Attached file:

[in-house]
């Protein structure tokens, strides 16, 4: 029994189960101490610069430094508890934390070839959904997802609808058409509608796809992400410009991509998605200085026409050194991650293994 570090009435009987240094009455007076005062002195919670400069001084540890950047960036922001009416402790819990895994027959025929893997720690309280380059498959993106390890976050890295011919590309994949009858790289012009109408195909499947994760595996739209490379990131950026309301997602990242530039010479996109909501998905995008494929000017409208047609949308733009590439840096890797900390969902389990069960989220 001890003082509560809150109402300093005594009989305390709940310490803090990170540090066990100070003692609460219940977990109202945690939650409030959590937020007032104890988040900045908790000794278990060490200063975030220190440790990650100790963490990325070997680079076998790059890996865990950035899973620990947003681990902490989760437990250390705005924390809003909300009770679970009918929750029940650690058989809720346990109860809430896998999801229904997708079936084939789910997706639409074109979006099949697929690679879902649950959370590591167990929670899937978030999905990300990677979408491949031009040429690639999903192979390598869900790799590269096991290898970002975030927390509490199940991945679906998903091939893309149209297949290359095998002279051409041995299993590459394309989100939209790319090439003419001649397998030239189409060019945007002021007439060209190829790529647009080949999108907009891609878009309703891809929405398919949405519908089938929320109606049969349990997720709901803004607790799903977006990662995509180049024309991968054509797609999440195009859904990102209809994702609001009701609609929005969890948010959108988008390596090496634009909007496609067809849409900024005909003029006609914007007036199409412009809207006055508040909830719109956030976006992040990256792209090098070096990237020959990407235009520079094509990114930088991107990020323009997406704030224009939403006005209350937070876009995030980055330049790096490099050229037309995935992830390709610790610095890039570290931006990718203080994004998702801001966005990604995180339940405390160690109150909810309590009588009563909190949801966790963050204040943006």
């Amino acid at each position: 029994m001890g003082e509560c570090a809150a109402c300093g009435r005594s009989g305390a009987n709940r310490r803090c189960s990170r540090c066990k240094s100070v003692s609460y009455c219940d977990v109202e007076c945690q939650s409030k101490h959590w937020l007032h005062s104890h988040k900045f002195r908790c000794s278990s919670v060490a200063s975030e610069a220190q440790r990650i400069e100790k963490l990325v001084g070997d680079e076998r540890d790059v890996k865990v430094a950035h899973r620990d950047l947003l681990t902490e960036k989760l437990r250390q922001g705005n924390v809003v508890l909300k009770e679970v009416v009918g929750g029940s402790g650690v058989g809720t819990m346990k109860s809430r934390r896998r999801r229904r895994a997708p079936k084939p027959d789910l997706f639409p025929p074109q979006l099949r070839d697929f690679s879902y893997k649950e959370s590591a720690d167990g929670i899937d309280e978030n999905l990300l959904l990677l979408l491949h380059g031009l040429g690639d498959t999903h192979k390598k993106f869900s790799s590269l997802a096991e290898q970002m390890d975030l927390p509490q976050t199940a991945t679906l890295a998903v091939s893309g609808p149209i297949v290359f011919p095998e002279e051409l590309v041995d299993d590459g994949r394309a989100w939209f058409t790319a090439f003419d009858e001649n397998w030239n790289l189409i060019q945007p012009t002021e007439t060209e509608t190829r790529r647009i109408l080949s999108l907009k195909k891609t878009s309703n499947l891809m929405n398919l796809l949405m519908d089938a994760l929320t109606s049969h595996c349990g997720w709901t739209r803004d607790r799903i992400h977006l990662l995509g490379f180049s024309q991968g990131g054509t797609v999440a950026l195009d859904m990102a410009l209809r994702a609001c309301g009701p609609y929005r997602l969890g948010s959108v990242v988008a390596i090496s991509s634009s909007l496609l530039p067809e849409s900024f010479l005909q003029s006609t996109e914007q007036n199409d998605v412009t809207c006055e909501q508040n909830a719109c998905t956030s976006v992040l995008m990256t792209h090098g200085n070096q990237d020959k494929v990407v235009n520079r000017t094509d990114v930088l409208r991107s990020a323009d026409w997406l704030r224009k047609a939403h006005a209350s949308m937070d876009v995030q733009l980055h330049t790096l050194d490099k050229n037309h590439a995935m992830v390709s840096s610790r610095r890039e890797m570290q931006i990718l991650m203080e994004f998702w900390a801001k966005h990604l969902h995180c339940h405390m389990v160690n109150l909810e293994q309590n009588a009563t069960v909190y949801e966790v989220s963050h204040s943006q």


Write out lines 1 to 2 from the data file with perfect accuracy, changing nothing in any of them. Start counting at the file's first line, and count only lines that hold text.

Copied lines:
[in-house]
């Protein structure tokens, strides 16, 4: 029994189960101490610069430094508890934390070839959904997802609808058409509608796809992400410009991509998605200085026409050194991650293994 570090009435009987240094009455007076005062002195919670400069001084540890950047960036922001009416402790819990895994027959025929893997720690309280380059498959993106390890976050890295011919590309994949009858790289012009109408195909499947994760595996739209490379990131950026309301997602990242530039010479996109909501998905995008494929000017409208047609949308733009590439840096890797900390969902389990069960989220 001890003082509560809150109402300093005594009989305390709940310490803090990170540090066990100070003692609460219940977990109202945690939650409030959590937020007032104890988040900045908790000794278990060490200063975030220190440790990650100790963490990325070997680079076998790059890996865990950035899973620990947003681990902490989760437990250390705005924390809003909300009770679970009918929750029940650690058989809720346990109860809430896998999801229904997708079936084939789910997706639409074109979006099949697929690679879902649950959370590591167990929670899937978030999905990300990677979408491949031009040429690639999903192979390598869900790799590269096991290898970002975030927390509490199940991945679906998903091939893309149209297949290359095998002279051409041995299993590459394309989100939209790319090439003419001649397998030239189409060019945007002021007439060209190829790529647009080949999108907009891609878009309703891809929405398919949405519908089938929320109606049969349990997720709901803004607790799903977006990662995509180049024309991968054509797609999440195009859904990102209809994702609001009701609609929005969890948010959108988008390596090496634009909007496609067809849409900024005909003029006609914007007036199409412009809207006055508040909830719109956030976006992040990256792209090098070096990237020959990407235009520079094509990114930088991107990020323009997406704030224009939403006005209350937070876009995030980055330049790096490099050229037309995935992830390709610790610095890039570290931006990718203080994004998702801001966005990604995180339940405390160690109150909810309590009588009563909190949801966790963050204040943006």